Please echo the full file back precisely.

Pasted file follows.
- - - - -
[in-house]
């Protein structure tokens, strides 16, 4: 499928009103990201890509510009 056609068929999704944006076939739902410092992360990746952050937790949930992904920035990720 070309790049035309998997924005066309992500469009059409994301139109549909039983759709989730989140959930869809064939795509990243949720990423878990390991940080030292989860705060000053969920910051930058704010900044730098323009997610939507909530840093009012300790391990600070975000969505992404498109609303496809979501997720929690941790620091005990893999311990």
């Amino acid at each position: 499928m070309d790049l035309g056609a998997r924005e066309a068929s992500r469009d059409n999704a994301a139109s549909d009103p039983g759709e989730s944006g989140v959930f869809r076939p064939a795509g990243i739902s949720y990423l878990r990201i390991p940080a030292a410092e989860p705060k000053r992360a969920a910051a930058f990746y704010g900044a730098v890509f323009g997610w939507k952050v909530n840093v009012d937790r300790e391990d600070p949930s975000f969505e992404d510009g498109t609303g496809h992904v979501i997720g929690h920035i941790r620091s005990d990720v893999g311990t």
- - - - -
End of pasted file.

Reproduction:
[in-house]
């Protein structure tokens, strides 16, 4: 499928009103990201890509510009 056609068929999704944006076939739902410092992360990746952050937790949930992904920035990720 070309790049035309998997924005066309992500469009059409994301139109549909039983759709989730989140959930869809064939795509990243949720990423878990390991940080030292989860705060000053969920910051930058704010900044730098323009997610939507909530840093009012300790391990600070975000969505992404498109609303496809979501997720929690941790620091005990893999311990």
């Amino acid at each position: 499928m070309d790049l035309g056609a998997r924005e066309a068929s992500r469009d059409n999704a994301a139109s549909d009103p039983g759709e989730s944006g989140v959930f869809r076939p064939a795509g990243i739902s949720y990423l878990r990201i390991p940080a030292a410092e989860p705060k000053r992360a969920a910051a930058f990746y704010g900044a730098v890509f323009g997610w939507k952050v909530n840093v009012d937790r300790e391990d600070p949930s975000f969505e992404d510009g498109t609303g496809h992904v979501i997720g929690h920035i941790r620091s005990d990720v893999g311990t």